[Footnote 50: Theodorus the Reader, (see Vales. Hist. Eccles. tom. iii. p. 563,) and the Paschal Chronicle, mention the fall, without specifying the injury: but the consequence was so likely to happen, and so unlikely to be invented, that we may safely give credit to Nicephorus Callistus, a Greek of the fourteenth century.]

[Footnote 51: Pulcheriae nutu (says Count Marcellinus) sua cum avaritia interemptus est. She abandoned the eunuch to the pious revenge of a son, whose father had suffered at his instigation. Note: Might not the execution of Chrysaphius have been a sacrifice to avert the anger of Attila, whose assassination the eunuch had attempted to contrive?—M.]

[Footnote 52: de Bell. Vandal. l. i. c. 4. Evagrius, l. ii. c. 1. Theophanes, p. 90, 91. Novell. ad Calcem. Cod. Theod. tom. vi. p. 30. The praises which St. Leo and the Catholics have bestowed on Marcian, are diligently transcribed by Baronius, as an encouragement for future princes.]



Chapter XXXV: Invasion By Attila.—Part I.

Invasion Of Gaul By Attila.—He Is Repulsed By Aetius And The Visigoths.—Attila Invades And Evacuates Italy.—The Deaths Of Attila, Aetius, And Valentinian The Third.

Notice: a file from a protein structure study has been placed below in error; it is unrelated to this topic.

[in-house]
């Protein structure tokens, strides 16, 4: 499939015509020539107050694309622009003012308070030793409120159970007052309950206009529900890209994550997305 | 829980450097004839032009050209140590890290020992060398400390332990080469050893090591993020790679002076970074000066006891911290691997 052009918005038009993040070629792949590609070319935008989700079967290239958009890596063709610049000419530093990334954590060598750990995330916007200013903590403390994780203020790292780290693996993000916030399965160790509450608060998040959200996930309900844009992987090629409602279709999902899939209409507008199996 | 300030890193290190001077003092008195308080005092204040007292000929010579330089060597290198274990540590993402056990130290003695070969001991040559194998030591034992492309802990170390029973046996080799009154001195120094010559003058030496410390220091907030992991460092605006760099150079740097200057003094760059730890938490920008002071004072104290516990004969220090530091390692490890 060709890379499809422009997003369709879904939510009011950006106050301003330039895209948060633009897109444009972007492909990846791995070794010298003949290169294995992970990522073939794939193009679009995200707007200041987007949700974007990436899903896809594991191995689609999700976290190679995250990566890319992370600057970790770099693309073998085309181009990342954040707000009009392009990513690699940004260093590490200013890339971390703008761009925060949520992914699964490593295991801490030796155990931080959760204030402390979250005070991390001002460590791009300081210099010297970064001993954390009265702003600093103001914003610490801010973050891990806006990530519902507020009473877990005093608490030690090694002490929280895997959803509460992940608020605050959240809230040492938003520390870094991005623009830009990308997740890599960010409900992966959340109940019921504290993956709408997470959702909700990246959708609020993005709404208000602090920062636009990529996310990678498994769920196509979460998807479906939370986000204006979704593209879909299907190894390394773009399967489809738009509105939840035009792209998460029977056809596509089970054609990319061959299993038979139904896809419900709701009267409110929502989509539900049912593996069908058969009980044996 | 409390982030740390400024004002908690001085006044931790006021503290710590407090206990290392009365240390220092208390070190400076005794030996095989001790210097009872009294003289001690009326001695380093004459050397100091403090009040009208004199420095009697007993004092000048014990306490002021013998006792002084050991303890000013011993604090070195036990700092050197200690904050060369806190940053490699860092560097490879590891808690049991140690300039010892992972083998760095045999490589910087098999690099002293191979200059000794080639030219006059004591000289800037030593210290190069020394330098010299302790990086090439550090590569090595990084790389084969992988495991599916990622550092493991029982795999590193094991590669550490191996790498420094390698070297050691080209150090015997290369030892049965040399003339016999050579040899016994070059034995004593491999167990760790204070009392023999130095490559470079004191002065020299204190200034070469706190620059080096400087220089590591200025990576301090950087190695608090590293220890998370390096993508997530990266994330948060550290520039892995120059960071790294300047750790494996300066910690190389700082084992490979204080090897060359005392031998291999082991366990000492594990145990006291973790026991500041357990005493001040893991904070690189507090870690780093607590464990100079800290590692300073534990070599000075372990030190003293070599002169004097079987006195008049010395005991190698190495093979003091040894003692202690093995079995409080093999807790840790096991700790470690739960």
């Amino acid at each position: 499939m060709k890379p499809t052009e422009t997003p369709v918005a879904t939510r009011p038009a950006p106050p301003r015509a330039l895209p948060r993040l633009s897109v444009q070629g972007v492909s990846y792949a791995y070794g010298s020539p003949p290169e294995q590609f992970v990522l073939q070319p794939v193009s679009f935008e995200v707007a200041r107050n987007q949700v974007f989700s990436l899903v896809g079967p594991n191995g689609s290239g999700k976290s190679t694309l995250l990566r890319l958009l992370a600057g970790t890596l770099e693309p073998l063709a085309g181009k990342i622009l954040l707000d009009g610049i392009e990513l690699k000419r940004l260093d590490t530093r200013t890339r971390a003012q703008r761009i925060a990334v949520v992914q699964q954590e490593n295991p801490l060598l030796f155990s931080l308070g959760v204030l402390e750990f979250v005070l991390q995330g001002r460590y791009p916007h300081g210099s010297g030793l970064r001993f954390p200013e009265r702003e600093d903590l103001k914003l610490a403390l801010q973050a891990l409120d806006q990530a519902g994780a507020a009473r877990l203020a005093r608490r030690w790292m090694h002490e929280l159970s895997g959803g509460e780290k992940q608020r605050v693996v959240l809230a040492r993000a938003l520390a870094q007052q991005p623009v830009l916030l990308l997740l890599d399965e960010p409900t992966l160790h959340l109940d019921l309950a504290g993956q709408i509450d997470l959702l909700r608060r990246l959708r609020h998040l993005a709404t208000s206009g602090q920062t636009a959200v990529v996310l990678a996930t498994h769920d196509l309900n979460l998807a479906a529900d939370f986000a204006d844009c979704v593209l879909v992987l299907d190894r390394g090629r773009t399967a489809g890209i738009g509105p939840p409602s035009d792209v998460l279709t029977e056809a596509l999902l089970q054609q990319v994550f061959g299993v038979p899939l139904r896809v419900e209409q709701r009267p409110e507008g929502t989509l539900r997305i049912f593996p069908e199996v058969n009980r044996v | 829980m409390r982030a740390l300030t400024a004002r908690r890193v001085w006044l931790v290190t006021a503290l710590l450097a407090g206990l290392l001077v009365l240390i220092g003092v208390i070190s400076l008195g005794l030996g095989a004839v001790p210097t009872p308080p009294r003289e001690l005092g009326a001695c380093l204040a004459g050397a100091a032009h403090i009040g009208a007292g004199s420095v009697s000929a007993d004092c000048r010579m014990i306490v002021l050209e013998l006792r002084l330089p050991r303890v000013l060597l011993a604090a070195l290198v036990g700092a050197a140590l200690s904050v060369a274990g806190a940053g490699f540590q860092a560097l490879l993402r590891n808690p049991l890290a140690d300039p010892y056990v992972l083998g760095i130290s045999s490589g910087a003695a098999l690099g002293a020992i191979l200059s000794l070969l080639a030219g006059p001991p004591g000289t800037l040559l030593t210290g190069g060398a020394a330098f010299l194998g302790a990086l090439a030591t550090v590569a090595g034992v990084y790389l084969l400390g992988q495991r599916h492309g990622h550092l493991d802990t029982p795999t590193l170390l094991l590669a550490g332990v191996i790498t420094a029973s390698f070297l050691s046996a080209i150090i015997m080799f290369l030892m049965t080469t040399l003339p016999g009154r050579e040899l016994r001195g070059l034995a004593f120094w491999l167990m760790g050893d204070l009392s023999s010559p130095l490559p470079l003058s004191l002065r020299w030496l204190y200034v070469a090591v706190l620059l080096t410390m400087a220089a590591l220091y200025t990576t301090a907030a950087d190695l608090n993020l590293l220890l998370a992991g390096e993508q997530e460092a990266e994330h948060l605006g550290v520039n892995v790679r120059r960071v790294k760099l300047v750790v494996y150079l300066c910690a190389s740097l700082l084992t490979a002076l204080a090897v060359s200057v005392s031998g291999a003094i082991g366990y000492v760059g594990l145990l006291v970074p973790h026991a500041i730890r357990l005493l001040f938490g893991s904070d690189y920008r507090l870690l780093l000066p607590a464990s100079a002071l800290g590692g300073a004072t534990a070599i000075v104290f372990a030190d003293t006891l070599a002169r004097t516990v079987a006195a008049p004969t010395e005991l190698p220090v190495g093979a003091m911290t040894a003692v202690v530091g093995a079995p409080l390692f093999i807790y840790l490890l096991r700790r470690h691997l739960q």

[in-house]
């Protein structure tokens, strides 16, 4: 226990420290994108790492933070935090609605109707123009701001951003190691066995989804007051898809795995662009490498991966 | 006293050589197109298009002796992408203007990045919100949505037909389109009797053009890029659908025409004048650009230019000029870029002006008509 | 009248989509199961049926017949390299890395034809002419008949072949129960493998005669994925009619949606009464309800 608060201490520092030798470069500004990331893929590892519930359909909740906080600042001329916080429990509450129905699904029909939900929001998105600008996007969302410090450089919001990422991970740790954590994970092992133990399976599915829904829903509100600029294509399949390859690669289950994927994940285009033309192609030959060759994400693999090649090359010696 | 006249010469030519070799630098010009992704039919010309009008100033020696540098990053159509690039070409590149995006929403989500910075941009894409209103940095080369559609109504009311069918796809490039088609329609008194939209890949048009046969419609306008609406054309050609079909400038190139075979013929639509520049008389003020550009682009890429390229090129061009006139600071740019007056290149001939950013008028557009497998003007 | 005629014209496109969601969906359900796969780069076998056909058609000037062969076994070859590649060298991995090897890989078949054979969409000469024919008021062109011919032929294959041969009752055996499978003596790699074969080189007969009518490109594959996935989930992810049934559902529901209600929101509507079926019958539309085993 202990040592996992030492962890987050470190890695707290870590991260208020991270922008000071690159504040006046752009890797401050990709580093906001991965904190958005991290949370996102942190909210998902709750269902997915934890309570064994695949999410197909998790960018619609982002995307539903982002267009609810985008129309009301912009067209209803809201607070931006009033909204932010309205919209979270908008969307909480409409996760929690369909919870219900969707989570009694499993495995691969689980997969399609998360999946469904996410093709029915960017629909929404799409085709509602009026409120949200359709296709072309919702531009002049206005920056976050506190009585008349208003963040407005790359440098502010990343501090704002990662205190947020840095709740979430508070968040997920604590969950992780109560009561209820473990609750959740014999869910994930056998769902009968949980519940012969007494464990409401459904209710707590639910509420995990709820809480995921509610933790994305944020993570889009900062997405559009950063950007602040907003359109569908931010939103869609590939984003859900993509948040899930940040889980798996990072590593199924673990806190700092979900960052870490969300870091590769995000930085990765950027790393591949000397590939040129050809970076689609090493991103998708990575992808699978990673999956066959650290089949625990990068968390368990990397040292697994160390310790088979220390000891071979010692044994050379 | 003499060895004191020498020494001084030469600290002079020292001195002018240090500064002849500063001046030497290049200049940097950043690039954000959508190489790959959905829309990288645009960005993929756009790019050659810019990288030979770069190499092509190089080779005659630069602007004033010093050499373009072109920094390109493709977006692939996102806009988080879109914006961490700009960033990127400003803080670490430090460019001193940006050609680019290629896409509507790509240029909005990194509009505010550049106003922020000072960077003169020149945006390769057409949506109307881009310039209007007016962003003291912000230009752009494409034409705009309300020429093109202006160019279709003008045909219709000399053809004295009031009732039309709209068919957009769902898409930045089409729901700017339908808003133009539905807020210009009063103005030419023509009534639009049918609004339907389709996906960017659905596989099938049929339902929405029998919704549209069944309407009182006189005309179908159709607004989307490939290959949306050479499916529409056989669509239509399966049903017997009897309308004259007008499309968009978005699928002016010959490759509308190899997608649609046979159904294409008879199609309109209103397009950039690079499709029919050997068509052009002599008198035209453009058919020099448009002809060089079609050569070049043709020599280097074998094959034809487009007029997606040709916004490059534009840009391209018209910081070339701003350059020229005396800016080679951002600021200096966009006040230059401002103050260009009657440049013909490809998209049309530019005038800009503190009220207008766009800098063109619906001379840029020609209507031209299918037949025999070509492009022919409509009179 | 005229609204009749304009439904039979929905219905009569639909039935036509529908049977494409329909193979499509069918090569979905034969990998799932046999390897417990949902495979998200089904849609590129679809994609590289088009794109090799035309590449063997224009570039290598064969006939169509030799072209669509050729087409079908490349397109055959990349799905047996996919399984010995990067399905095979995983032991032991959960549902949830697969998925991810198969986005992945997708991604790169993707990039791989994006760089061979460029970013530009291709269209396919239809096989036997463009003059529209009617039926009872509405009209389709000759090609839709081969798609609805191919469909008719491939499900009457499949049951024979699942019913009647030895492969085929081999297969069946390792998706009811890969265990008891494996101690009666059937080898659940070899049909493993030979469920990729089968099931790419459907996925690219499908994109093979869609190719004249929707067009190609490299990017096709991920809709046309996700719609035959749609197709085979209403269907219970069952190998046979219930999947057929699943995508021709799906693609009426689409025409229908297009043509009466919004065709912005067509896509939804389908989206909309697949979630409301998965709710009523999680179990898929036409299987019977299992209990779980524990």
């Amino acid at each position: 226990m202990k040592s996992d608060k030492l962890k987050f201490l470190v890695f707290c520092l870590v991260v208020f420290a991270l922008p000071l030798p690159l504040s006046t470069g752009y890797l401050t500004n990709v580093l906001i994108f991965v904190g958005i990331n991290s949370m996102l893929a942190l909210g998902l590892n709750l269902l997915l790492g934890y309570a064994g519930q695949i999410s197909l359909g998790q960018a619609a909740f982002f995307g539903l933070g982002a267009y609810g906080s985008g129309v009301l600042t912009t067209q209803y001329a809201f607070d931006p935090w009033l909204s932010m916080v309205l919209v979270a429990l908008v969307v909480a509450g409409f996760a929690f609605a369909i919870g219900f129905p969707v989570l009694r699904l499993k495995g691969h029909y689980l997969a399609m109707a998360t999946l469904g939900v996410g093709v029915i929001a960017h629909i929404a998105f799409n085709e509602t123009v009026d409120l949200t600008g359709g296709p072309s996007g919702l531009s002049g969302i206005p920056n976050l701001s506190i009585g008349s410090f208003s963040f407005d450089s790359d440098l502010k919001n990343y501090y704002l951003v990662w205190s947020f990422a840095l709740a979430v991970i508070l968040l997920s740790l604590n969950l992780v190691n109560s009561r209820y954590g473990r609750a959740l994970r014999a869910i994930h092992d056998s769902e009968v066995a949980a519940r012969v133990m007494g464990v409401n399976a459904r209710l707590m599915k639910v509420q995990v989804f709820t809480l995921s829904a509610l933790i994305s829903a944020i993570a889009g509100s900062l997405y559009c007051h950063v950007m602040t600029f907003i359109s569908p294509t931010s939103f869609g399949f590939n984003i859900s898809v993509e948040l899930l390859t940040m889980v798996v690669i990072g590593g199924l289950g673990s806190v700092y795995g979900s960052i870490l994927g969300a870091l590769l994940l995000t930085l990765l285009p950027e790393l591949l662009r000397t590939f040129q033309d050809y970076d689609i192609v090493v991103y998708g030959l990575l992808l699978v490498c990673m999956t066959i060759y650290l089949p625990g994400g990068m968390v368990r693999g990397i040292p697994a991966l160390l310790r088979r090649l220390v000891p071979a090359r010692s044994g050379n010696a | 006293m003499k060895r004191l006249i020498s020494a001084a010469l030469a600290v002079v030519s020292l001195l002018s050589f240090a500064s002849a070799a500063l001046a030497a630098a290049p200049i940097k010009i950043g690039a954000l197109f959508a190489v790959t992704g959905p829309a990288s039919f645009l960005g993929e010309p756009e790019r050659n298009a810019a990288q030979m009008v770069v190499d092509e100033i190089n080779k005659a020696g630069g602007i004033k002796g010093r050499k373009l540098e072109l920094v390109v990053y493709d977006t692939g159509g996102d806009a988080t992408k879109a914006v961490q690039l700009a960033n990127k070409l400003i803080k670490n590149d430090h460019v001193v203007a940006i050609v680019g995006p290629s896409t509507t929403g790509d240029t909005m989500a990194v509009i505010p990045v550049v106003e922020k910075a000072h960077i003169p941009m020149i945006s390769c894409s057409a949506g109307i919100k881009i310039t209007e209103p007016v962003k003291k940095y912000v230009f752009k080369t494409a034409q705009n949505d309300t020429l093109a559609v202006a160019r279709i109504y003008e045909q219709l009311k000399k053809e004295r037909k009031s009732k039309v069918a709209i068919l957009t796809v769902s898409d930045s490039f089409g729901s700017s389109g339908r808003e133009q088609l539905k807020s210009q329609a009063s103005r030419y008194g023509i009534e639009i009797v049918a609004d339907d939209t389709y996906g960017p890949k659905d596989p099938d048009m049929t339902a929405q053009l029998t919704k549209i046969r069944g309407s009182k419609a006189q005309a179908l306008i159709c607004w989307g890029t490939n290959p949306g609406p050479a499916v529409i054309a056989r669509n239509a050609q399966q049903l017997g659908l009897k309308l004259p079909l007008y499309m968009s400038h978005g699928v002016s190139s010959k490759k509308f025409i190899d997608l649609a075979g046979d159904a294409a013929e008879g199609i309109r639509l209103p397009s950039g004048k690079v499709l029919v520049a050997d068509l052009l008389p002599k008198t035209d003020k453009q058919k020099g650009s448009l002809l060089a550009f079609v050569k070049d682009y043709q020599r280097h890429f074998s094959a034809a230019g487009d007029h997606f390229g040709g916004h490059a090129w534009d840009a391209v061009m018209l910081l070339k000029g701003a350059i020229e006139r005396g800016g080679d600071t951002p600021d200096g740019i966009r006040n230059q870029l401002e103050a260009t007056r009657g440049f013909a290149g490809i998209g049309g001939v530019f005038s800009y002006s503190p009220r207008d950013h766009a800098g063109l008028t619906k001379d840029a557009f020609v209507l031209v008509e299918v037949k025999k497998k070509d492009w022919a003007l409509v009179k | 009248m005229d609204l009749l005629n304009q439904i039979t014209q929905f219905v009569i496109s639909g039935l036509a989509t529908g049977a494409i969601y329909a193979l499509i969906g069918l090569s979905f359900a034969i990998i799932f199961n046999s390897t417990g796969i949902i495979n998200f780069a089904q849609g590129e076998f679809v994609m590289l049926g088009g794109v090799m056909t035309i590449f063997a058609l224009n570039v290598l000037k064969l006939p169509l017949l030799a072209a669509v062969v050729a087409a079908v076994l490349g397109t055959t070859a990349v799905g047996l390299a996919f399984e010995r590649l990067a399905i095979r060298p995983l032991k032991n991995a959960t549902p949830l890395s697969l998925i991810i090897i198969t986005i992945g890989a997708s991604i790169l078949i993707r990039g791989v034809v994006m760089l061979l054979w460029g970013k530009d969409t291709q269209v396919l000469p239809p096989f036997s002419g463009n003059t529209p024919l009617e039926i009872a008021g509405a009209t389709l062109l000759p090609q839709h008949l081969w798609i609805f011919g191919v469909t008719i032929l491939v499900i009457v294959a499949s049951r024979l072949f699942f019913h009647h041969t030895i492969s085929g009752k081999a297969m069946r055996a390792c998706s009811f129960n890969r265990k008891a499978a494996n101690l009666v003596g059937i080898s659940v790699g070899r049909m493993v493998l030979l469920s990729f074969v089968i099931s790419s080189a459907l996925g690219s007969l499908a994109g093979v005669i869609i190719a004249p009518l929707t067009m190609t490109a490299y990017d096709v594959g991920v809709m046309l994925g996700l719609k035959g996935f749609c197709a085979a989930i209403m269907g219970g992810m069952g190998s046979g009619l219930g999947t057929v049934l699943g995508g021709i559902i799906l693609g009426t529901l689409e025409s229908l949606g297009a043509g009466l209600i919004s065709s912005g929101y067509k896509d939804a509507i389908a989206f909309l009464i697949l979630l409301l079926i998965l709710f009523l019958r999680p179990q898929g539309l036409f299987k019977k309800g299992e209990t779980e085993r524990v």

It was the opinion of Marcian, that war should be avoided, as long as it is possible to preserve a secure and honorable peace; but it was likewise his opinion, that peace cannot be honorable or secure, if the sovereign betrays a pusillanimous aversion to war. This temperate courage dictated his reply to the demands of Attila, who insolently pressed the payment of the annual tribute. The emperor signified to the Barbarians, that they must no longer insult the majesty of Rome by the mention of a tribute; that he was disposed to reward, with becoming liberality, the faithful friendship of his allies; but that, if they presumed to violate the public peace, they should feel that he possessed troops, and arms, and resolution, to repel their attacks. The same language, even in the camp of the Huns, was used by his ambassador Apollonius, whose bold refusal to deliver the presents, till he had been admitted to a personal interview, displayed a sense of dignity, and a contempt of danger, which Attila was not prepared to expect from the degenerate Romans. [1] He threatened to chastise the rash successor of Theodosius; but he hesitated whether he should first direct his invincible arms against the Eastern or the Western empire. While mankind awaited his decision with awful suspense, he sent an equal defiance to the courts of Ravenna and Constantinople; and his ministers saluted the two emperors with the same haughty declaration. "Attila, my lord, and thy lord, commands thee to provide a palace for his immediate reception." [2] But as the Barbarian despised, or affected to despise, the Romans of the East, whom he had so often vanquished, he soon declared his resolution of suspending the easy conquest, till he had achieved a more glorious and important enterprise. In the memorable invasions of Gaul and Italy, the Huns were naturally attracted by the wealth and fertility of those provinces; but the particular motives and provocations of Attila can only be explained by the state of the Western empire under the reign of Valentinian, or, to speak more correctly, under the administration of Aetius. [3]